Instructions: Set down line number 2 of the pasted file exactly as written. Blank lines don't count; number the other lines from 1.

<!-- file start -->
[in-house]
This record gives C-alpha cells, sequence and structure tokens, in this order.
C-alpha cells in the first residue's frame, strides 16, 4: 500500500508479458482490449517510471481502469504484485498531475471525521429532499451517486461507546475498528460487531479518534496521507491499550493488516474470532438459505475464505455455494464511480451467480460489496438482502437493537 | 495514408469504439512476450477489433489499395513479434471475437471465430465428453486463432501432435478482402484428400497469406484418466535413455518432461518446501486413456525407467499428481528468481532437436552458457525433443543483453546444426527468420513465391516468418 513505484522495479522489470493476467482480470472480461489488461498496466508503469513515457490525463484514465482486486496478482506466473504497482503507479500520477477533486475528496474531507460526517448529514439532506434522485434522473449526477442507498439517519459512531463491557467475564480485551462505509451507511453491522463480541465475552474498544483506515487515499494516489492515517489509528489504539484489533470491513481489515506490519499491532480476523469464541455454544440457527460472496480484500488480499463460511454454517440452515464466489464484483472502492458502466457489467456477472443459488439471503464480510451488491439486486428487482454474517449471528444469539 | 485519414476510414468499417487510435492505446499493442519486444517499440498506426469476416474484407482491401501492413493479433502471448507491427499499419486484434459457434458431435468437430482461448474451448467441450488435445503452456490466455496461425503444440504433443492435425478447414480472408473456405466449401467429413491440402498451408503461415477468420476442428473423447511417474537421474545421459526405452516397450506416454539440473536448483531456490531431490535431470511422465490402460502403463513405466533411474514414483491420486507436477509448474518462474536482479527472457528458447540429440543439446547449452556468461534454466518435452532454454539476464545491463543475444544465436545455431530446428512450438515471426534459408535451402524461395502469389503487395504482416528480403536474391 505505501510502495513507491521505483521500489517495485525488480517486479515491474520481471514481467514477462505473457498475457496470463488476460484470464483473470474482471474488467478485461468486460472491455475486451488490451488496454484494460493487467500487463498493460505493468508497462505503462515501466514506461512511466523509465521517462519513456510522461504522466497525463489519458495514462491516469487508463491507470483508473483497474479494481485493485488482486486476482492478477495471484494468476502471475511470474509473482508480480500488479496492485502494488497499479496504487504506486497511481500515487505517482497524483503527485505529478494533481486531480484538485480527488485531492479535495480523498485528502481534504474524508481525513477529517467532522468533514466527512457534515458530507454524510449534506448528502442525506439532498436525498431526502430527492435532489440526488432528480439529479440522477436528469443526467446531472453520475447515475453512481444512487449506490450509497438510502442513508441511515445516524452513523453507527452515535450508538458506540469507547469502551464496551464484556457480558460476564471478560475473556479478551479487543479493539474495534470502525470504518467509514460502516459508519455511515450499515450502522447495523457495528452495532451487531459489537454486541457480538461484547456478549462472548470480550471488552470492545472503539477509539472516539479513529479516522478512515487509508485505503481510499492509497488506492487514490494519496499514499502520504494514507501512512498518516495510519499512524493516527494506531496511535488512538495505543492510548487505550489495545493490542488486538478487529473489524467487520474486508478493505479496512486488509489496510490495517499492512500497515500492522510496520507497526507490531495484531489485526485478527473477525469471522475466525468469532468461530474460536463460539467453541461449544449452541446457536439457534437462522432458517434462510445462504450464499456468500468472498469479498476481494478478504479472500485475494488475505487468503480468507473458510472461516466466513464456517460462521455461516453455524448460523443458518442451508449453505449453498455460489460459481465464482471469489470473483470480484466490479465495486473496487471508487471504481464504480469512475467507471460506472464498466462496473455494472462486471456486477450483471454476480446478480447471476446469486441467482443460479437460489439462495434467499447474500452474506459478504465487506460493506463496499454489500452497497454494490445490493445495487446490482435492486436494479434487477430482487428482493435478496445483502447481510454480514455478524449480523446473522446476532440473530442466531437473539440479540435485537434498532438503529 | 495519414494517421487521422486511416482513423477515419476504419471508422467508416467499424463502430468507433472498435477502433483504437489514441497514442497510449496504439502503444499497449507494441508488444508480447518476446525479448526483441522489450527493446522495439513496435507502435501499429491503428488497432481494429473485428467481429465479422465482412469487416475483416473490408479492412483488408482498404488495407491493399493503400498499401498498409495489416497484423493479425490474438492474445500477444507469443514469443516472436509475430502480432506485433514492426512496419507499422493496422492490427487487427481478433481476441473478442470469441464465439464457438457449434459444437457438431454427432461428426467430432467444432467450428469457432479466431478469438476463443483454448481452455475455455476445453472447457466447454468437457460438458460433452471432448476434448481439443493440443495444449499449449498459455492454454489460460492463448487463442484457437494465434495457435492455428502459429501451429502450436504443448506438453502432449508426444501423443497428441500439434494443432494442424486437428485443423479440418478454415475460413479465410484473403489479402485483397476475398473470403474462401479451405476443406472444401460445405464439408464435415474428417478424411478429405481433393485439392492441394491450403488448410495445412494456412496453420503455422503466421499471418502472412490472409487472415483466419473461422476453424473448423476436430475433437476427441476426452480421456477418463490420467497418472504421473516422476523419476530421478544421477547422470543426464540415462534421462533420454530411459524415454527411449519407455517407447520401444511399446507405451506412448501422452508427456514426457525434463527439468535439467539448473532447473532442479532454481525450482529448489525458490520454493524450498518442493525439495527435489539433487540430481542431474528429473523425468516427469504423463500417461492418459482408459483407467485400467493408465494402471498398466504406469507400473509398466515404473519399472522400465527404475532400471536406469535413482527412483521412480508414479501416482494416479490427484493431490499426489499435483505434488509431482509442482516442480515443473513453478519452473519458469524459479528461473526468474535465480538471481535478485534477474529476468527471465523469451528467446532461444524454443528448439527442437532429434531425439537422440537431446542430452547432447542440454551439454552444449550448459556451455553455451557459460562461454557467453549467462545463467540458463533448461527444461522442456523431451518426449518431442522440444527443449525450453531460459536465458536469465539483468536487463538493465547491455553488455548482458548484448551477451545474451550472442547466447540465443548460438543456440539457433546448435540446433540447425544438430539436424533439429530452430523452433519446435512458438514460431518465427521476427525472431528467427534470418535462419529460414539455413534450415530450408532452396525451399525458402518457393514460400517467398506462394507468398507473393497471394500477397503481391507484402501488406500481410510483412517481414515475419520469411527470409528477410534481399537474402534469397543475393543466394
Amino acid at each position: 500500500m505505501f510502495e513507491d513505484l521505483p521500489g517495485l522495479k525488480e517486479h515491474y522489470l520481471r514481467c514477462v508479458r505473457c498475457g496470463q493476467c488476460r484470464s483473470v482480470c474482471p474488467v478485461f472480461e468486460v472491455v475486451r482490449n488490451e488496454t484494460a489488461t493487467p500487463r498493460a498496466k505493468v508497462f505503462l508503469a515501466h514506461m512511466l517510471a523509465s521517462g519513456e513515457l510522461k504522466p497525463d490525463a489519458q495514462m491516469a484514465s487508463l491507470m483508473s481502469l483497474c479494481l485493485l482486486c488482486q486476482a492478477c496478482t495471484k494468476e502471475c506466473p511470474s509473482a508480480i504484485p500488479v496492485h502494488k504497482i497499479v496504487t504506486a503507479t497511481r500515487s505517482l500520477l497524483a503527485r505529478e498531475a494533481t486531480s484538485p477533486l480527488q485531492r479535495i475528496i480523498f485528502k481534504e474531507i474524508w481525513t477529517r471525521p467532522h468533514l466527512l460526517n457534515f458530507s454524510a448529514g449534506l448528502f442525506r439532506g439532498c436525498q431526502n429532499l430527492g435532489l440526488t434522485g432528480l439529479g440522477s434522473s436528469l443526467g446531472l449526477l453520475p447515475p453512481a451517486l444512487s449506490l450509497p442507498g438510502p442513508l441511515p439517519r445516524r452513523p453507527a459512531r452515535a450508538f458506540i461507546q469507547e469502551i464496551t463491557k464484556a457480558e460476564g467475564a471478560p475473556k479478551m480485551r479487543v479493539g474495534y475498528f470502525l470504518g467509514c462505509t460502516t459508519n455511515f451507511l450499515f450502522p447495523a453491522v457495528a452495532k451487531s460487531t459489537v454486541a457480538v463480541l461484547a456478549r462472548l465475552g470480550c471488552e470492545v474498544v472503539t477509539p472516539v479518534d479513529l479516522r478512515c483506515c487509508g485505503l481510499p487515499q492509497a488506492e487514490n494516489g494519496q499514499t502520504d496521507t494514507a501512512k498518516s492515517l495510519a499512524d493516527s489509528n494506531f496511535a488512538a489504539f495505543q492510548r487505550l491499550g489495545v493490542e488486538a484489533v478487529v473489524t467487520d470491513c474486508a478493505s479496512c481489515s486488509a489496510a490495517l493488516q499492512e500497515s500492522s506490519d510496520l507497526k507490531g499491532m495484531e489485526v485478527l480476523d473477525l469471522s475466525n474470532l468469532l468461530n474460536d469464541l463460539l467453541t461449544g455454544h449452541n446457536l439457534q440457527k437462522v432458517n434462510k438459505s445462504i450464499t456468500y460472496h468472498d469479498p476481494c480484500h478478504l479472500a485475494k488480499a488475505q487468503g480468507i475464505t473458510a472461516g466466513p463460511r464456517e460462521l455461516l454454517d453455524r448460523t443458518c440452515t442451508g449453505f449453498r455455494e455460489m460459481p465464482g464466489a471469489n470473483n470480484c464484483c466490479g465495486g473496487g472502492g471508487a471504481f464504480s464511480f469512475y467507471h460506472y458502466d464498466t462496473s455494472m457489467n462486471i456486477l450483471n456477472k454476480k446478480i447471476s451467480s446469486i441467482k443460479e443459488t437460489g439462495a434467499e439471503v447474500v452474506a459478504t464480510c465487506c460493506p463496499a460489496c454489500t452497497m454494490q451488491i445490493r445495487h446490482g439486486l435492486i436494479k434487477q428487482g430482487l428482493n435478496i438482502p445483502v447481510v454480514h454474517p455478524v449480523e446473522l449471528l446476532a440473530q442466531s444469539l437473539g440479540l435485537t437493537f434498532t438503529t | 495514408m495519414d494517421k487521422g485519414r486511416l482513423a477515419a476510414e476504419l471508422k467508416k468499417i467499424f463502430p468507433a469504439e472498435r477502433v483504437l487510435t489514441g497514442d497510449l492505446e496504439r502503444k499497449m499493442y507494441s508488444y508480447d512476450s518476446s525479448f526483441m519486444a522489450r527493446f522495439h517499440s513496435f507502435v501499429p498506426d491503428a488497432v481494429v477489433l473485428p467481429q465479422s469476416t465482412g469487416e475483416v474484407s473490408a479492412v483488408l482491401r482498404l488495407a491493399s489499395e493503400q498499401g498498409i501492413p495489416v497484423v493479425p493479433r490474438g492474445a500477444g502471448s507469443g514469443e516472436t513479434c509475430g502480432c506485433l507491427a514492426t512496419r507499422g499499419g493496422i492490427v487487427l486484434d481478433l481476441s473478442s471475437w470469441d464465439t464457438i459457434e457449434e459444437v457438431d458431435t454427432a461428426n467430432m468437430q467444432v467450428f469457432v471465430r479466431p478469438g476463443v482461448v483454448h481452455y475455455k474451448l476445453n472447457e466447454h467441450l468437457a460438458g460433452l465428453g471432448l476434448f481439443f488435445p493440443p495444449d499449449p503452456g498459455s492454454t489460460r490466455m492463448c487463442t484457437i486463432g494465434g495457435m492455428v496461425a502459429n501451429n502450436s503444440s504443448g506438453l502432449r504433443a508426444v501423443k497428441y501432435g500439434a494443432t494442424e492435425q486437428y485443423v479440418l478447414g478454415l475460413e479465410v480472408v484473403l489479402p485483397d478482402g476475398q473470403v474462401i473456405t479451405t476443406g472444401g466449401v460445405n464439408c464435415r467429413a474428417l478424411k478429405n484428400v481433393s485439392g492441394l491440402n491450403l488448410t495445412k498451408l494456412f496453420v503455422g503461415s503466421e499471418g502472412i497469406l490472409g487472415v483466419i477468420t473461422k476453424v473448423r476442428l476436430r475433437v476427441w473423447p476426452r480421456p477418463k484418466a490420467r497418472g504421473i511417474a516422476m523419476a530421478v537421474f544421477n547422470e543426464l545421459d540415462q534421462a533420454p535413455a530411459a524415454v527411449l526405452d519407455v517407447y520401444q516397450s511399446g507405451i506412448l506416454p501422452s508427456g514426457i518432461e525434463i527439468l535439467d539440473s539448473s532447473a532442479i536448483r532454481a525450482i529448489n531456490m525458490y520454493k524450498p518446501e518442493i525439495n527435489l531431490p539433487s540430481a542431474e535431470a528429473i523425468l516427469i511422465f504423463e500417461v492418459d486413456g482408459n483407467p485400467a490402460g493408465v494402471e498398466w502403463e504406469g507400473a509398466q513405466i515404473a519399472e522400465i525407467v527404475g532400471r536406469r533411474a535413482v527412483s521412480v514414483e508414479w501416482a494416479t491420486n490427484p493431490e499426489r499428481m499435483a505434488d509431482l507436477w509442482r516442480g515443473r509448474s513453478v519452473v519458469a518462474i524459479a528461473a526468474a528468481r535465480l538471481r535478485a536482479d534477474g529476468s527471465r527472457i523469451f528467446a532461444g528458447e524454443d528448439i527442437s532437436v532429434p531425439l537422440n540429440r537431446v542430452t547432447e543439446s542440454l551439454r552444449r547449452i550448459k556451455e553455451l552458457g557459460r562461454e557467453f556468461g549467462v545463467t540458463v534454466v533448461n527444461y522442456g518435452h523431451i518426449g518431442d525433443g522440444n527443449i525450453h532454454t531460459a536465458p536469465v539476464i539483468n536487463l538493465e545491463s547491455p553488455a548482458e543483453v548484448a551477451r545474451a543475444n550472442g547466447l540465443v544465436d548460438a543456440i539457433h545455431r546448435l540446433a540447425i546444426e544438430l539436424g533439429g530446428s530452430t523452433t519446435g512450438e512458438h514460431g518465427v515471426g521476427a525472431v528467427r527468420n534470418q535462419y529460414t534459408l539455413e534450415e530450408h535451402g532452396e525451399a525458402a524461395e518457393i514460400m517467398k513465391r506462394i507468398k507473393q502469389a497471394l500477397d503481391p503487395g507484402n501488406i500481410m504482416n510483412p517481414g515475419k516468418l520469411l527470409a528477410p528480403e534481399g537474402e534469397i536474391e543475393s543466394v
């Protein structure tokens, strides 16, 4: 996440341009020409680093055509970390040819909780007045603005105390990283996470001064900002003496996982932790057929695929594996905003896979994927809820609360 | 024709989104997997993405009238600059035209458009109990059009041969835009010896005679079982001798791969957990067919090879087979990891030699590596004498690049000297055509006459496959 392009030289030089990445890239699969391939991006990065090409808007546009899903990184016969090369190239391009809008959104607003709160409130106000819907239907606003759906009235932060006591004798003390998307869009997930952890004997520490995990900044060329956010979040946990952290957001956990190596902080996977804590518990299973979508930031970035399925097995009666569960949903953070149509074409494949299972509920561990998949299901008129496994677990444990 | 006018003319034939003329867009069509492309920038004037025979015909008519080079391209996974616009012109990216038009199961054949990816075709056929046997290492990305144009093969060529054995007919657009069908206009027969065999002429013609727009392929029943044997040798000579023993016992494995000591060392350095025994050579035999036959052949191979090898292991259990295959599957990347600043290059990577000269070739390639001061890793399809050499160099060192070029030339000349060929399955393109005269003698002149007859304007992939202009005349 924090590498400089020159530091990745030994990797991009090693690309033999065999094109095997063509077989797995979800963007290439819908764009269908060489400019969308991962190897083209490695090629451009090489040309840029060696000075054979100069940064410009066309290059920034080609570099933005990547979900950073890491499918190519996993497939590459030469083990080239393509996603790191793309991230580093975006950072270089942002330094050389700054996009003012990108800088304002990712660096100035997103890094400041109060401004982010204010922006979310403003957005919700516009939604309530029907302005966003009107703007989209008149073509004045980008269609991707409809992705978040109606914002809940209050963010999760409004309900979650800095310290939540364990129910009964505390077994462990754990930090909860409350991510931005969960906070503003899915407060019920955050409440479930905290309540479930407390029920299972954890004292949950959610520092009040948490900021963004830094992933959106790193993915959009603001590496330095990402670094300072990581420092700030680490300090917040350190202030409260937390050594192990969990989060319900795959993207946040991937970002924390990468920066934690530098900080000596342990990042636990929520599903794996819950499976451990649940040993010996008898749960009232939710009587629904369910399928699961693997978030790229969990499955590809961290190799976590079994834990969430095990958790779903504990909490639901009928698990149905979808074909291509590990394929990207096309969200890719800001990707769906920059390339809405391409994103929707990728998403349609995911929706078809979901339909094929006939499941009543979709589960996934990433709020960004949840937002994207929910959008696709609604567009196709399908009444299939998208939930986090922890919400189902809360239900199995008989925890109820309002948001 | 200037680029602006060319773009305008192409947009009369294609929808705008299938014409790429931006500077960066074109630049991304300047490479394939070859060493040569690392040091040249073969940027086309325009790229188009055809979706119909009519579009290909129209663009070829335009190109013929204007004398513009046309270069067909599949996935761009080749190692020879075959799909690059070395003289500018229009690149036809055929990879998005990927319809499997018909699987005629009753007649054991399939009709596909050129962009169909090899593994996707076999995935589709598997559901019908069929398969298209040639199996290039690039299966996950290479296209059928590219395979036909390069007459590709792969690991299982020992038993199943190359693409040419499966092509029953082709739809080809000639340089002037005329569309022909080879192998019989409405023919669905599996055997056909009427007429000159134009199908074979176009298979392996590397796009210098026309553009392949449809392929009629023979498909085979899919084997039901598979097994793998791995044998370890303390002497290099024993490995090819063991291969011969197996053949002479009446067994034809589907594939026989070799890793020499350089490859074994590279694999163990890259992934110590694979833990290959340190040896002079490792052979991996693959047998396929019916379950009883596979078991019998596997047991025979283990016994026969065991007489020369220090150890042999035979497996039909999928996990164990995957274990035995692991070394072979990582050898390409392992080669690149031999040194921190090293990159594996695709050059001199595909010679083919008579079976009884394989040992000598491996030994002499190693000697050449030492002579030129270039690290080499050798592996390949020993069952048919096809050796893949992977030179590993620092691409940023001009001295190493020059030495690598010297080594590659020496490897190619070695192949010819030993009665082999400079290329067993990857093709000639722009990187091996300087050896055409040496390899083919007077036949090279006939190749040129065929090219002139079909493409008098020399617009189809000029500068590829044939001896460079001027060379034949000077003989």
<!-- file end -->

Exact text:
This record gives C-alpha cells, sequence and structure tokens, in this order.